Posted by Dale Buss on May 17, 2013 10:38 AM
Much of the ascension of the Hyundai brand in the US market has been about hand-holding, ranging from its trailblazing 100,000-mile warranty introduced several years ago to the groundbreaking Hyundai Assurance program in 2009 that promised Hyundai buyers that the company would pick up their car-loan payments if they lost their jobs.
So it's not surprising that Hyundai's newest brand-wide play is a program called Assurance Connected Car, which provides a free platform of safety and maintenance services across its lineup of vehicles that come equipped with its Blue Link telematics system. In advertising, the brand has tapped the musical legacy of Bob Marley and his song, "Three Little Birds," to remind Hyundai customers that they "don't need to worry about a thing" if they have the system.Continue reading...
Posted by Abe Sauer on May 10, 2013 01:52 PM
China is the second largest economy in the world and every significant brand's future is impacted by its growth (or collapse)—but who's got the time?! Here's the week's reads that will make you look like a keen China observer in case you find yourself immersed in a cultural conversation.
This week: Cadillac sales... stretching Jag... dim sum Puma... Met ball influence... Porsche... Luxury brands... Jets... Avril Levine's tea... Hyundai pop... Lenovo... Shanghai Disney... Bitcoin... LeTV... Tainted L'Occitane... Pearson Ed... Iron Man badminton... and more.Continue reading...
brands under fire
Posted by Dale Buss on May 6, 2013 07:14 PM
JCPenney's Magical Makeup Tour continues. Right after it posted a video mea culpa and launched a new Facebook and Twitter campaign to reach out to disaffected consumers, #jcpListens, the brand has made another major flip-flop in the interests of appeasing its traditional customer base. It's one of the handful of interesting attempts at brand forgiveness going on these days, which also include Mtn Dew, General Motors and Hyundai.
The retailer has reversed field and now plans to restore the house brand St. John's Bay, a $1 billion marque that was eliminated by since-ousted CEO Ron Johnson amid the many other mistakes he made in attempting to transform the venerable retailer. JCPenney announced that St. John's Bay emerged as tops in its poll on Facebook asking what JCPenney brand was the voter's favorite.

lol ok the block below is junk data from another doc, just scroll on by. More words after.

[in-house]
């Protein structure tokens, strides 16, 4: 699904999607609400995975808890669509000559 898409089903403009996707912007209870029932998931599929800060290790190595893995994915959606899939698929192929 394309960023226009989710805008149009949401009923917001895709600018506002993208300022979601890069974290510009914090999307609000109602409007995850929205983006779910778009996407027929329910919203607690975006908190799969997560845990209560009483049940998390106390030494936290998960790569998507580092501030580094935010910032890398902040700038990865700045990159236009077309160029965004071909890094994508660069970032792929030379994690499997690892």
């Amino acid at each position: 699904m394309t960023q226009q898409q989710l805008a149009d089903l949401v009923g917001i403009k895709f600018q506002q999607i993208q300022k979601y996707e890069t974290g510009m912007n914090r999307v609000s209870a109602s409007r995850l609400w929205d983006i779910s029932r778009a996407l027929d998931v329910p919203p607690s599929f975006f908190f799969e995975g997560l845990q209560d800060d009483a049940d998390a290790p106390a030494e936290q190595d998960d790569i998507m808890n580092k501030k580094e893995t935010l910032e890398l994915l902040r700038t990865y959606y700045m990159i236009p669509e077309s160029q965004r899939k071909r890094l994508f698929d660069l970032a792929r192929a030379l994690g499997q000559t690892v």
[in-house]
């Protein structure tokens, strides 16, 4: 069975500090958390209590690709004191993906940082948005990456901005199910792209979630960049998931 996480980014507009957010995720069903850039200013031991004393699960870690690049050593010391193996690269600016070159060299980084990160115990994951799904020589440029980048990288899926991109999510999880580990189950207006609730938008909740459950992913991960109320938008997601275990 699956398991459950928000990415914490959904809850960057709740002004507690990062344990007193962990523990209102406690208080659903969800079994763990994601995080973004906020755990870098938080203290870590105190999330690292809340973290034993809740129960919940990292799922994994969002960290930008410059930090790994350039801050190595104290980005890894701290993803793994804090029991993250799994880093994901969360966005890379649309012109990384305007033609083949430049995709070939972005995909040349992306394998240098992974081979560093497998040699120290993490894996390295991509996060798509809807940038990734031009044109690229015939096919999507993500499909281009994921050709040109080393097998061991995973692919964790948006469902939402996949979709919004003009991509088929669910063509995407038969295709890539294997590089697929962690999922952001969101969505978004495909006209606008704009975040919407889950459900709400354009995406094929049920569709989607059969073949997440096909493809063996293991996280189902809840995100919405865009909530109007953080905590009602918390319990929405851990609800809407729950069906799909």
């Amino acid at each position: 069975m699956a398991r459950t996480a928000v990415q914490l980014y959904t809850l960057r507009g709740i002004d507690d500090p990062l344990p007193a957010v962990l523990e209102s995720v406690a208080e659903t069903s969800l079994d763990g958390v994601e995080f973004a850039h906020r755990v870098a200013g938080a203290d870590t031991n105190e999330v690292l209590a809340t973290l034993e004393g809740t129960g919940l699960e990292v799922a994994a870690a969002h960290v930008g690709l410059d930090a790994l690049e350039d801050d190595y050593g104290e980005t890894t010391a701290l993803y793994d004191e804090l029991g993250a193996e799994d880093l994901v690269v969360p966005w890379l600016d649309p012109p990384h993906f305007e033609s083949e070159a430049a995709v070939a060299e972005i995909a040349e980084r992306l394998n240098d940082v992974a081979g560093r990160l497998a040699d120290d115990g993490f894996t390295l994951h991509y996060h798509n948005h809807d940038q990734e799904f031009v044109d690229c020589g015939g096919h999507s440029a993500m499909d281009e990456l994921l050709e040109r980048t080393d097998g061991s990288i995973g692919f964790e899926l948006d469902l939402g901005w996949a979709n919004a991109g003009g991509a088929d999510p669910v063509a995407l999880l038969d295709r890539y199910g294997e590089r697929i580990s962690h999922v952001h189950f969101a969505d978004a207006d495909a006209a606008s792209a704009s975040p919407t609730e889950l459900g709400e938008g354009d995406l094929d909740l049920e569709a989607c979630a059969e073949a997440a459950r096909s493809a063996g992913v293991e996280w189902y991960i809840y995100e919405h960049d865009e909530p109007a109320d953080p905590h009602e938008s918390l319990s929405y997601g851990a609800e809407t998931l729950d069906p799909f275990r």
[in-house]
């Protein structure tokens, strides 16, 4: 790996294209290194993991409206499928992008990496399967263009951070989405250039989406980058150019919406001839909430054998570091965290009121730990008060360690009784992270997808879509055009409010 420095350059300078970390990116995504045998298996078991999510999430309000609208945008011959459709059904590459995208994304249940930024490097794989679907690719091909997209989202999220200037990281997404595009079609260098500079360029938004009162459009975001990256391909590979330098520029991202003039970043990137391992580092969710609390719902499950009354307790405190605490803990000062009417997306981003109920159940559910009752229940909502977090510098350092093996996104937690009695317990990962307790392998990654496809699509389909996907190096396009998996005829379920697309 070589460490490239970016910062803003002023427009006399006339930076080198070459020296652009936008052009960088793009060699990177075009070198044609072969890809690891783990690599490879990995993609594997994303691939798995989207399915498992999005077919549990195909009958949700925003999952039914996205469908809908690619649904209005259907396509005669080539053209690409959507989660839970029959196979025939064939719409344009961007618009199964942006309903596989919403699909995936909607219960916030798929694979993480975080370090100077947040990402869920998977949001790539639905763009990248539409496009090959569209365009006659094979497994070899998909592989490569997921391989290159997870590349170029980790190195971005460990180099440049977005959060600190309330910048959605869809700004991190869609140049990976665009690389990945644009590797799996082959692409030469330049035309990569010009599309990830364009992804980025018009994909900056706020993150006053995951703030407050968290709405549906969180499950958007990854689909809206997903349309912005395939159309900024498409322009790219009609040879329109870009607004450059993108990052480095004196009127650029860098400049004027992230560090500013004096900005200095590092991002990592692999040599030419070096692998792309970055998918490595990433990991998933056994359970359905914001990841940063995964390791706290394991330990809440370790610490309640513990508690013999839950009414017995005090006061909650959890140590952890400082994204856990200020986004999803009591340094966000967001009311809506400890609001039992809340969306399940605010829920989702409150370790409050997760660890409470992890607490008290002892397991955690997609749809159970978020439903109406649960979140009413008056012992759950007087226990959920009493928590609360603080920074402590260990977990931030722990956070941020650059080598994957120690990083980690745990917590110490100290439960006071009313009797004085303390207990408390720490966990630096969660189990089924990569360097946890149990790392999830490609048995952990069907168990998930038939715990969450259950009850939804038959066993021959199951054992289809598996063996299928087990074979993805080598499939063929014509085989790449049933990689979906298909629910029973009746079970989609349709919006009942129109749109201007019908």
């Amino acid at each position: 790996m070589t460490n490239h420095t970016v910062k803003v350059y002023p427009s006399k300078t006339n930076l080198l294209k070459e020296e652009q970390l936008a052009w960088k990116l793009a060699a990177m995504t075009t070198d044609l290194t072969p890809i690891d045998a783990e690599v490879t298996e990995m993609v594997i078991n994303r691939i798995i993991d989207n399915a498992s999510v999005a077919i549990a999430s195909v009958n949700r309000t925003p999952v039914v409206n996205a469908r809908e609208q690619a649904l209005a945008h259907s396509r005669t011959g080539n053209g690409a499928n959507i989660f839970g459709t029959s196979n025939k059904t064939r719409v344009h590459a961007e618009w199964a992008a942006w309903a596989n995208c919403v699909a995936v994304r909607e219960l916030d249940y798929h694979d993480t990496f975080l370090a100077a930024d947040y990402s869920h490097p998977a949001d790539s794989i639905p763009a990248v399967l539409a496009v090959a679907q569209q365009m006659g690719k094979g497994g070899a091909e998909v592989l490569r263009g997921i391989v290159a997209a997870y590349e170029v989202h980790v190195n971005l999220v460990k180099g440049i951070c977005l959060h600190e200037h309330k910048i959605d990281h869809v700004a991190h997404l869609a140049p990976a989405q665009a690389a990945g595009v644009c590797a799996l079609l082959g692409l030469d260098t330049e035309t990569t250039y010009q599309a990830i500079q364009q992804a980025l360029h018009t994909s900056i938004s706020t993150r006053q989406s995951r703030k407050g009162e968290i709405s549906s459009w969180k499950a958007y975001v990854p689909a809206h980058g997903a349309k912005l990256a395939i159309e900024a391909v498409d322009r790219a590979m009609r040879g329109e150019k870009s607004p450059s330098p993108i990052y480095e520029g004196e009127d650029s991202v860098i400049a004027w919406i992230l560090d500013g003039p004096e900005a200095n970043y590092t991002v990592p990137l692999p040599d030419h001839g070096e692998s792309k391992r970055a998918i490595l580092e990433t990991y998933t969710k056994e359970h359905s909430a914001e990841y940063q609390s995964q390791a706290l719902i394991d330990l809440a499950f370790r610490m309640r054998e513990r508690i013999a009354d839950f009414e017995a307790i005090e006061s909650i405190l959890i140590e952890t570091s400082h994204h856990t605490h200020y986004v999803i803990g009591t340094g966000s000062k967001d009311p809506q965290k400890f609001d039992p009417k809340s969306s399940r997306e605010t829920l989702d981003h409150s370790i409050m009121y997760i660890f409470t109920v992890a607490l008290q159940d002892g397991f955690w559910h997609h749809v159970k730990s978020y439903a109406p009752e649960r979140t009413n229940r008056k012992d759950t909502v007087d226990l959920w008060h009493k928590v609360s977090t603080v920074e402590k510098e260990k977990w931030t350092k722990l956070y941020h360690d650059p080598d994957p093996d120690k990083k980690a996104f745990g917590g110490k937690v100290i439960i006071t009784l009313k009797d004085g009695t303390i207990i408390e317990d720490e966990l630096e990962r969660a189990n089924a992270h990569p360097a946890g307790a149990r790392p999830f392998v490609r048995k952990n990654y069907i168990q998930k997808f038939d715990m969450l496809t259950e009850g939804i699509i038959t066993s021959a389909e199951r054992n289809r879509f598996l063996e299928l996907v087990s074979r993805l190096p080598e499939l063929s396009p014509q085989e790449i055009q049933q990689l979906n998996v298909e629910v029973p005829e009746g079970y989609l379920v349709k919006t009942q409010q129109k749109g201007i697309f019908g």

"We heard you," JCPenney said after the poll results were in. "St. John's Bay is back! What will you snag first, pants or shirts?" the brand posted on Facebook.Continue reading...
brands under fire
Posted by Dale Buss on April 25, 2013 07:01 PM
The recent, cartoonish prospective print ads by Ford's agency in India—depicting Silvio Berlusconi and Paris Hilton as heartless kidnappers—turned out to be mere child's play in the modern universe of tin-eared automotive marketing. Hyundai has just set the bar at a new low with an online ad in Europe for its iX35 fuel-cell car, which depicts a suicide attempt in the car—which eventually fails because of the vehicles clean emissions.
The spot by Innocean, Hyundai's agency of record because it is owned by Hyundai, shows a man sitting in the driver's seat of a Hyundai in his garage, having made all the necessary preparations for offing himself by breathing in carbon monoxide. But, despite the foreboding music, it doesn't work. The commercial shows a tube—run into the passenger compartment from the exhaust pipe—emitting what looks like smoke but turns out to be vapor, as the car runs on "100-percent water emissions," a tagline informs the viewer. The guy is out of luck.
Hyundai today pulled the ad (which was posted last week) from YouTube, but it has gone wildly viral and enraged the brand's fans and non-fans the world over. "Hyundai understands the video has caused offense," Hyundai Europe said in a statement (update: scroll down for additional statements). "We apologize unreservedly. The video has been taken down and will not be used in any of our advertising or marketing."Continue reading...